Click here to load reader

Robotomata: A Framework for Approximate Pattern Matching

  • View
    0

  • Download
    0

Embed Size (px)

Text of Robotomata: A Framework for Approximate Pattern Matching

bigdata_automataRobotomata: A Framework for Approximate Pattern Matching of Big Data on an Automata Processor
Xiaodong Yu, Kaixi Hou, Hao Wang, Wu-chun Feng Department of Computer Science, Virginia Tech
Email: {xdyu, kaixihou, hwang121, wfeng}@vt.edu
Abstract—Approximate pattern matching (APM) has been widely used in big data applications, e.g., genome data analysis, speech recognition, fraud detection, computer vision, etc. Al- though an automata-based approach is an efficient way to realize APM, the inherent sequentiality of automata deters its implemen- tation on general-purpose parallel platforms, e.g., multicore CPUs and many-core GPUs. Recently, however, Micron has proposed its Automata Processor (AP), a processing-in-memory (PIM) architecture dedicated for non-deterministic automata (NFA) simulation. It has nominally achieved thousands-fold speedup over a multicore CPU for many big data applications. Alas, the AP ecosystem suffers from two major problems. First, the current APIs of AP require manual manipulations of all computational elements. Second, multiple rounds of time-consuming compilation are needed for large datasets. Both problems hinder programmer productivity and end-to-end performance.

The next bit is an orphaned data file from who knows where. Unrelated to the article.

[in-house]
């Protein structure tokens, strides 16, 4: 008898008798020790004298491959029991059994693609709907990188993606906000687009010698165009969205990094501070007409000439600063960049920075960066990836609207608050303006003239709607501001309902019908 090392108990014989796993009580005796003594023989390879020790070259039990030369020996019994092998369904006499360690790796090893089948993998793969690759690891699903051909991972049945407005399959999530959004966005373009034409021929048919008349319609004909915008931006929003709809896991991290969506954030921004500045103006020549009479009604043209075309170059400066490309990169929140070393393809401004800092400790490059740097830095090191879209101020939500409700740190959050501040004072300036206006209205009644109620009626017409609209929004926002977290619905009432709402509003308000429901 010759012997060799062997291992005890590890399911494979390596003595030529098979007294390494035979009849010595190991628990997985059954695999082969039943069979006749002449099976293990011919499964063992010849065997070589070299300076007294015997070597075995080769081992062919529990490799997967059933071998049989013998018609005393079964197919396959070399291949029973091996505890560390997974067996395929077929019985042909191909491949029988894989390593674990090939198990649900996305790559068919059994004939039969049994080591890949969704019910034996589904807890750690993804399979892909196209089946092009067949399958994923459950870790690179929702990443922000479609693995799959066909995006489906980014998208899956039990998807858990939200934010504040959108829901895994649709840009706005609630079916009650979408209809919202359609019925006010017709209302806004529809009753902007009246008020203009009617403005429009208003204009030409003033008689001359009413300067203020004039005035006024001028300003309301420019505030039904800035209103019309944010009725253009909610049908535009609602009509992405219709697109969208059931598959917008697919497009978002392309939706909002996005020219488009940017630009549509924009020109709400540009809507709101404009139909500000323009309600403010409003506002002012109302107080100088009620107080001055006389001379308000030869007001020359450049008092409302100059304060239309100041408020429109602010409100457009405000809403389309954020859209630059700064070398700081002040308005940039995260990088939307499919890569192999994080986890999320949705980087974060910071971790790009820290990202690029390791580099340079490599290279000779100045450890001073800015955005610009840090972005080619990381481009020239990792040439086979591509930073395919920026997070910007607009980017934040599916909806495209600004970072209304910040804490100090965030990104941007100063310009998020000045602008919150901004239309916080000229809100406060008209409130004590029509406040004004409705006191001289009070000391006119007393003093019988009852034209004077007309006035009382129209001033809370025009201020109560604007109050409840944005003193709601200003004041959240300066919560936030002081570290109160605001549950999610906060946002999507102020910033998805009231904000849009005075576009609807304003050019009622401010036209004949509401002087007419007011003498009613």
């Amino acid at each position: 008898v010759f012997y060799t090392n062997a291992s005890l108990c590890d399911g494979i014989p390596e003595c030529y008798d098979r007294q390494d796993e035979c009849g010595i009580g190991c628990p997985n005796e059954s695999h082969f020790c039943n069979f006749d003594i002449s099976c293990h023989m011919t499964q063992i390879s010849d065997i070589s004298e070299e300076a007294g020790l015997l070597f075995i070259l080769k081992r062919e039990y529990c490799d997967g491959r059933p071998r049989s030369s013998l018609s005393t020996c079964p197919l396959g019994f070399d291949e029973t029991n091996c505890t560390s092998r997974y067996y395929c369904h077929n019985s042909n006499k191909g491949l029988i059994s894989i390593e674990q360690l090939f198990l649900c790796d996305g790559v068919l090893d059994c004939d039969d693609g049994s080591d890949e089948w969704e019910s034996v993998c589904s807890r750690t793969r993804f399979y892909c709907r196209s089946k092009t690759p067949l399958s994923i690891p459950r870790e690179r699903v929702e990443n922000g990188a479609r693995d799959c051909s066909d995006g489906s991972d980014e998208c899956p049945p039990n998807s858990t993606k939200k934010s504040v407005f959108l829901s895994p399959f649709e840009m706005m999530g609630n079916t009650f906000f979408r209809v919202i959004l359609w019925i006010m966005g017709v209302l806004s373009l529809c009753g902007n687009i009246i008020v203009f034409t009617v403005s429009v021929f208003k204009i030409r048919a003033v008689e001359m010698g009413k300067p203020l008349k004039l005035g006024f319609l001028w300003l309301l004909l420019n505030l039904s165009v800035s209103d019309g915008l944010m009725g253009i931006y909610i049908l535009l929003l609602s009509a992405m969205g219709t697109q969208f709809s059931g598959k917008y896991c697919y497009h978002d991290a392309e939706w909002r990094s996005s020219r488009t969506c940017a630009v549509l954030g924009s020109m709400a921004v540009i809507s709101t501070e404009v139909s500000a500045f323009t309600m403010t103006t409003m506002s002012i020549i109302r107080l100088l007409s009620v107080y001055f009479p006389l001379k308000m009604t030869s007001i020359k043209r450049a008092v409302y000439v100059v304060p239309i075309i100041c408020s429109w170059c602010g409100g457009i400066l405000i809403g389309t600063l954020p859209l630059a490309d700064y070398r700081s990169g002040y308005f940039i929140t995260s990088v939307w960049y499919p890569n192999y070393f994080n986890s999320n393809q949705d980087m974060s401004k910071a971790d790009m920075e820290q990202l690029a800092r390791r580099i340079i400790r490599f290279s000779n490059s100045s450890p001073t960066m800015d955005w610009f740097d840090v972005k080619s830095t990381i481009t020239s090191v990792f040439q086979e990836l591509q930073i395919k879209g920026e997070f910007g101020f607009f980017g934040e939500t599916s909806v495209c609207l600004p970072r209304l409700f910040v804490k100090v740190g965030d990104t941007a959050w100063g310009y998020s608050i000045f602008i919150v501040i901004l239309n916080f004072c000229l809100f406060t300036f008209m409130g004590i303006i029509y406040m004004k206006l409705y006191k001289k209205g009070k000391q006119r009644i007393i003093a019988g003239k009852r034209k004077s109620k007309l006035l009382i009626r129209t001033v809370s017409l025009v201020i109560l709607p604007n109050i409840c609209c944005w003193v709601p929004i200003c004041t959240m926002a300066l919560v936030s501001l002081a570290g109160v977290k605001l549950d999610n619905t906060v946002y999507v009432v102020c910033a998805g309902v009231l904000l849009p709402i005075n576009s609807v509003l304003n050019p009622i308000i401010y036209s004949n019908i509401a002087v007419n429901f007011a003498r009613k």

Therefore, we propose a paradigm-based approach to hierar- chically generate automata on AP and use this approach to create Robotomata, a framework for APM on AP. By taking in the following inputs — the types of APM paradigms, desired pattern length, and allowed number of errors as input — our framework can generate the optimized APM-automata codes on AP, so as to improve programmer productivity. The generated codes can also maximize the reuse of pre-compiled macros and significantly reduce the time for reconfiguration. We evaluate Robotomata by comparing it to two state-of-the-art APM implementations on AP with real-world datasets. Our experimental results show that our generated codes can achieve up to 30.5x and 12.8x speedup with respect to configuration while maintaining the computational performance. Compared to the counterparts on CPU, our codes achieve up to 393x overall speedup, even when including the reconfiguration costs. We highlight the importance of counting the configuration time towards the overall performance on AP, which would provide better insight in identifying essential hardware features, specifically for large-scale problem sizes.
Keywords-Approximate Pattern Matching; Nondeterministic Finite Automata; Automata Processor
I. INTRODUCTION